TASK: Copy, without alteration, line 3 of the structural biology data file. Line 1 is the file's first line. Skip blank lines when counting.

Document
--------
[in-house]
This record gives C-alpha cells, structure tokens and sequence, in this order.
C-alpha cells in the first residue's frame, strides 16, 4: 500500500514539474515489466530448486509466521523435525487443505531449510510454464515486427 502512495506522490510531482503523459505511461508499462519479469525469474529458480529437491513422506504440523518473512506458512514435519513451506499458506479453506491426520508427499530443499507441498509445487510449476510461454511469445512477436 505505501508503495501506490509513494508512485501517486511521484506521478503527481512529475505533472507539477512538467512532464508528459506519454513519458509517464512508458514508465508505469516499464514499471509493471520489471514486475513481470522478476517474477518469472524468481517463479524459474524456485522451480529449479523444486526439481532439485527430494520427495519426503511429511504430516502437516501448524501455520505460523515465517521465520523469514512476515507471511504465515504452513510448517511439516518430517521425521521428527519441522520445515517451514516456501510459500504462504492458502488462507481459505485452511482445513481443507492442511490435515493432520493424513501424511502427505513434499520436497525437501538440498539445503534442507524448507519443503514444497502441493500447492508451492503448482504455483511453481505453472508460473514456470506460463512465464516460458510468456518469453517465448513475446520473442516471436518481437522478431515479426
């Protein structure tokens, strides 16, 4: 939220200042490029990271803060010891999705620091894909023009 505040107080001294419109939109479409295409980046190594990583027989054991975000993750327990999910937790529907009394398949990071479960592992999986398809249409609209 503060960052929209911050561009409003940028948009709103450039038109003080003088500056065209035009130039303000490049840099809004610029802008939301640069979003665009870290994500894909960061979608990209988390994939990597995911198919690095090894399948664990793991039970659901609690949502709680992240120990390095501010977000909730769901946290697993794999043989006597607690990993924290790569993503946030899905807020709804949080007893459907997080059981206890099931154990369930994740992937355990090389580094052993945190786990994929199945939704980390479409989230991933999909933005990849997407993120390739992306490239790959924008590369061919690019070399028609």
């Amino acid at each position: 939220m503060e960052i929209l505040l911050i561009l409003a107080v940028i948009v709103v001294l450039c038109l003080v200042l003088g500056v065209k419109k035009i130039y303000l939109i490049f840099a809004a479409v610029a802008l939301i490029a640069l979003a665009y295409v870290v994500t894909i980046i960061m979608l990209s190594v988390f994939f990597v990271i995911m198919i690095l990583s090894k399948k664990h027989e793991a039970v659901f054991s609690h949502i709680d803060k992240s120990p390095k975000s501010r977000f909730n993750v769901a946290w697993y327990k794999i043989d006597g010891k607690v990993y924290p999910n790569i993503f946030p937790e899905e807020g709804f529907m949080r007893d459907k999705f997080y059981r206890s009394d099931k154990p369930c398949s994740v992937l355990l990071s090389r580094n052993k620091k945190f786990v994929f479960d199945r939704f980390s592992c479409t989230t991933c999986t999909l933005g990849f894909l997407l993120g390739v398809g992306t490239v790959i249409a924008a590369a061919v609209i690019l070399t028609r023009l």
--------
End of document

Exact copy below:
C-alpha cells in the first residue's frame, strides 16, 4: 500500500514539474515489466530448486509466521523435525487443505531449510510454464515486427 502512495506522490510531482503523459505511461508499462519479469525469474529458480529437491513422506504440523518473512506458512514435519513451506499458506479453506491426520508427499530443499507441498509445487510449476510461454511469445512477436 505505501508503495501506490509513494508512485501517486511521484506521478503527481512529475505533472507539477512538467512532464508528459506519454513519458509517464512508458514508465508505469516499464514499471509493471520489471514486475513481470522478476517474477518469472524468481517463479524459474524456485522451480529449479523444486526439481532439485527430494520427495519426503511429511504430516502437516501448524501455520505460523515465517521465520523469514512476515507471511504465515504452513510448517511439516518430517521425521521428527519441522520445515517451514516456501510459500504462504492458502488462507481459505485452511482445513481443507492442511490435515493432520493424513501424511502427505513434499520436497525437501538440498539445503534442507524448507519443503514444497502441493500447492508451492503448482504455483511453481505453472508460473514456470506460463512465464516460458510468456518469453517465448513475446520473442516471436518481437522478431515479426